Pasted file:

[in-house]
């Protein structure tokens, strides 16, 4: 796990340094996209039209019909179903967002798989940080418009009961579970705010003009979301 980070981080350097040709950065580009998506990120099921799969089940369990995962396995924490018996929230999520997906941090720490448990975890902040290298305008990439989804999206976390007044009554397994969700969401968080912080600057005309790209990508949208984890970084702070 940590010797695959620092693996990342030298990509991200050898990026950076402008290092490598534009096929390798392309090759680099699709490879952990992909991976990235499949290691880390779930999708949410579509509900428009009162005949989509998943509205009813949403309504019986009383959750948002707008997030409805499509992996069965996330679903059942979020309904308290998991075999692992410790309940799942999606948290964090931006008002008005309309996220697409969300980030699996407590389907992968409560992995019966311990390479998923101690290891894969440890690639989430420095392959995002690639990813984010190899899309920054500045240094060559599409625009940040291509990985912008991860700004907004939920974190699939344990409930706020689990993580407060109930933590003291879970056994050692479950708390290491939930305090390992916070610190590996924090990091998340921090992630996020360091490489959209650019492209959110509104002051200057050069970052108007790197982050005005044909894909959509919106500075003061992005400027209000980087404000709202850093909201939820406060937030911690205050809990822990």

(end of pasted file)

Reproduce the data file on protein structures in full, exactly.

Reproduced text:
[in-house]
């Protein structure tokens, strides 16, 4: 796990340094996209039209019909179903967002798989940080418009009961579970705010003009979301 980070981080350097040709950065580009998506990120099921799969089940369990995962396995924490018996929230999520997906941090720490448990975890902040290298305008990439989804999206976390007044009554397994969700969401968080912080600057005309790209990508949208984890970084702070 940590010797695959620092693996990342030298990509991200050898990026950076402008290092490598534009096929390798392309090759680099699709490879952990992909991976990235499949290691880390779930999708949410579509509900428009009162005949989509998943509205009813949403309504019986009383959750948002707008997030409805499509992996069965996330679903059942979020309904308290998991075999692992410790309940799942999606948290964090931006008002008005309309996220697409969300980030699996407590389907992968409560992995019966311990390479998923101690290891894969440890690639989430420095392959995002690639990813984010190899899309920054500045240094060559599409625009940040291509990985912008991860700004907004939920974190699939344990409930706020689990993580407060109930933590003291879970056994050692479950708390290491939930305090390992916070610190590996924090990091998340921090992630996020360091490489959209650019492209959110509104002051200057050069970052108007790197982050005005044909894909959509919106500075003061992005400027209000980087404000709202850093909201939820406060937030911690205050809990822990």